All x-rays can be harmful, although the radiation dose of bites is relatively low. Of all the medical radiation patients receive, dental x-rays account for less than 3 percent. But radiation damage is cumulative. Every x-ray increases the risk of damage that can cause cancer.

An unnecessary bite or other dental x-ray is unnecessary damage. The scan confers the same radiation dose as six traditional dental x-rays, with only limited tests of greater diagnostic or treatment value than images with lower radiation. While dental x-rays emit a relatively low dose of radiation compared to other medical images, a study involving more than 2,700 patients seemed to find a link with an increased risk of intracranial meningioma, the most common form of brain tumor (when exposure to radiation from x-rays (it was larger than today). it was).

Patients with a tumor were twice as likely as patients without one to have had a bitten x-ray. A limitation of the study is that its findings were based on patients' recall of dental x-rays, not on more objective medical data, which are not available. However, the study is consistent with earlier, smaller studies that documented an increased risk of tumors associated with dental x-rays. Dental x-rays help dentists visualize diseases of the teeth and surrounding tissue that cannot be seen with a simple oral exam.

They also help the dentist find and treat dental problems early on, which can help you save money, unnecessary discomfort, and maybe even your life. Radiation levels are so low that even people who are pregnant or breastfeeding can have dental x-rays safely and without fear. Other people who don't have dental or gum disease recently and who have ongoing scheduled visits with their dentist may only need x-rays every two years. Dental x-rays emit very low levels of radiation, so while you are exposed to radiation, the levels are low enough to minimize the risk of potentially harmful effects.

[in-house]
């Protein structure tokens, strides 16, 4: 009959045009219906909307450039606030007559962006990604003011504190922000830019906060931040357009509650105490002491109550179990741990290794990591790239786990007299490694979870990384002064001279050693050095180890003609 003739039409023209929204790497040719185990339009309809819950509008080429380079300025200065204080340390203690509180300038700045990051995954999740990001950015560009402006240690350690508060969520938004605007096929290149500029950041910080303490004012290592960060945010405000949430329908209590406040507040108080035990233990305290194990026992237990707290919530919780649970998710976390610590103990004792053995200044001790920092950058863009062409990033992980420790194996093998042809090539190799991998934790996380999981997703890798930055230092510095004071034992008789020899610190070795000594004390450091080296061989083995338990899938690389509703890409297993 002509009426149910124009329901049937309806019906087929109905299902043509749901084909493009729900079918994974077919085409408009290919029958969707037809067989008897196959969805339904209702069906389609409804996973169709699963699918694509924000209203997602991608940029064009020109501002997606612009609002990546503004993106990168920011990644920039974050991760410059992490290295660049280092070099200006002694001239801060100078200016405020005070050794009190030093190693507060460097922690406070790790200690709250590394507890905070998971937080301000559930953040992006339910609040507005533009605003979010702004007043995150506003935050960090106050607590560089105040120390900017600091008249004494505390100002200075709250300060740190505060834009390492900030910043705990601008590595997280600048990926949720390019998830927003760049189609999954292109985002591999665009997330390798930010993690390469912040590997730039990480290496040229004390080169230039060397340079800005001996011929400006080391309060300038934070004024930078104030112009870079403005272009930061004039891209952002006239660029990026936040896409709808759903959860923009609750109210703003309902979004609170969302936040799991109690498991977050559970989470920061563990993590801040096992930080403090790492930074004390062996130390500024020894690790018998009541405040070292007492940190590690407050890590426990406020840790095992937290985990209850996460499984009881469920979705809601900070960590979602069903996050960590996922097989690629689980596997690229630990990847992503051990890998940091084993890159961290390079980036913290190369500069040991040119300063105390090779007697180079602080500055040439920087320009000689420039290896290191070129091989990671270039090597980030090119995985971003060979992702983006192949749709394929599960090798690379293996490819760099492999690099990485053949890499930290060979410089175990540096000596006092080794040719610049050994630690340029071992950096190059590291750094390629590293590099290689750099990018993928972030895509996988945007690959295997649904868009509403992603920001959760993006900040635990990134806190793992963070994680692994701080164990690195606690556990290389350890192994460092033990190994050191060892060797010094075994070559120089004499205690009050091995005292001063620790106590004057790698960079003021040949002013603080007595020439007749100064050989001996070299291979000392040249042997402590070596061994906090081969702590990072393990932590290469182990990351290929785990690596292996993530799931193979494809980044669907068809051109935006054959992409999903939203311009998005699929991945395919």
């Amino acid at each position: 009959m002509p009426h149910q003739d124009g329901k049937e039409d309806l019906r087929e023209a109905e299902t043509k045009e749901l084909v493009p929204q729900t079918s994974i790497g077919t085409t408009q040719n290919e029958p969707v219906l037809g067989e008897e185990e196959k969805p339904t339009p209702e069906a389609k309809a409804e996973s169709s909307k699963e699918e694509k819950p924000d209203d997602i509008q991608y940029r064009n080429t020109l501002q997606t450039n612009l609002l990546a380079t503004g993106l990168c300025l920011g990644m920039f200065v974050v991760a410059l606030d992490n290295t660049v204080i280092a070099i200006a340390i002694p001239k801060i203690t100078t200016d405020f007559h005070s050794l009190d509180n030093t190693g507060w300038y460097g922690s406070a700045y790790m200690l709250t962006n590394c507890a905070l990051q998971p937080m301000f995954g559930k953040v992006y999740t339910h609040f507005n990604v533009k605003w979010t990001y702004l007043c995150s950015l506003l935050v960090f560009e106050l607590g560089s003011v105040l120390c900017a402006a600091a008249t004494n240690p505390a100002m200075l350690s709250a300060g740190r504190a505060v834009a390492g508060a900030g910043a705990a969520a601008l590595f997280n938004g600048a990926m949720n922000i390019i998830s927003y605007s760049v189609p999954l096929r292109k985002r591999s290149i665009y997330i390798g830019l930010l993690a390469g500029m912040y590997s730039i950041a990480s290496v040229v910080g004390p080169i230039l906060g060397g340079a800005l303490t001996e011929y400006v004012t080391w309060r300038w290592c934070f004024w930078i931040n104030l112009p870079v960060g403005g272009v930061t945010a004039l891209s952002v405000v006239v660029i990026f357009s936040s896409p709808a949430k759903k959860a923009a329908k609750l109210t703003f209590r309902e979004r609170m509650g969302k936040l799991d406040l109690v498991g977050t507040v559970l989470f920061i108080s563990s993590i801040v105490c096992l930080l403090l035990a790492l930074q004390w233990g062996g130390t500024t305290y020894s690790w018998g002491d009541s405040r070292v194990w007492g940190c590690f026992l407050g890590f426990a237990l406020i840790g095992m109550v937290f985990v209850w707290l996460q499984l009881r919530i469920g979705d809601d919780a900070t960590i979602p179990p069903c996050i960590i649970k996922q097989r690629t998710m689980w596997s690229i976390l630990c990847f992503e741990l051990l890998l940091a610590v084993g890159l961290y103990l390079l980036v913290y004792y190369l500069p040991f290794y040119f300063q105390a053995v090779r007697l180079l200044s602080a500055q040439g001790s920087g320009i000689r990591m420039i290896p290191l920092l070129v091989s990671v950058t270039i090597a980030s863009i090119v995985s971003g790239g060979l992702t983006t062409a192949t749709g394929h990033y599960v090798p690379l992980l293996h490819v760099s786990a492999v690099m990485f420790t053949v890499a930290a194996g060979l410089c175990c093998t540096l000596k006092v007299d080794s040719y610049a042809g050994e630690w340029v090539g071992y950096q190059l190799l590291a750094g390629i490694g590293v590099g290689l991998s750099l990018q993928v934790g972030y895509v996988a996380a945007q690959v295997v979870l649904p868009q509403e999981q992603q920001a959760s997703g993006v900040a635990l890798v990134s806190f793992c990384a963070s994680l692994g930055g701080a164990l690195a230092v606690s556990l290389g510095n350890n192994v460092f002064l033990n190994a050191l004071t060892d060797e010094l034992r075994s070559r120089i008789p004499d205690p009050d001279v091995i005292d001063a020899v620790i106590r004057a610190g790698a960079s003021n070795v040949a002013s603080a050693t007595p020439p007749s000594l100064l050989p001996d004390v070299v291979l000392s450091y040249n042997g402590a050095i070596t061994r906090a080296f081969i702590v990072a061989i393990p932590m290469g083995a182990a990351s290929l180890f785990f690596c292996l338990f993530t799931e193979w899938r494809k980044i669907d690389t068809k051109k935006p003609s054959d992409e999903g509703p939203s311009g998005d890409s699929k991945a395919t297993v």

Exposure to all sources of radiation, such as the sun, minerals in the earth, household appliances and dental x-rays, can damage tissues and cells in the body and cause the development of cancer. Without dental x-rays, any problem that isn't visible could go unnoticed and cause potentially serious dental problems, such as tooth decay. Instead of showing X-ray film in a dark room, x-rays are sent directly to a computer and can be viewed on the screen, stored, or printed. First-visit x-rays are also used to compare them with X-rays taken over time to detect problems and unexpected changes.

How often you receive dental x-rays is affected by your age, your oral health, your risk of illness, and whether or not you have shown any signs of damage or illness. However, suppose you have a history of dental problems or have demonstrated the possibility of developing damage or illness. In that case, your London dentist will recommend more frequent x-rays to ensure your oral health is good. While some people need x-rays more frequently, current guidelines require that x-rays be performed only when necessary for clinical diagnosis. .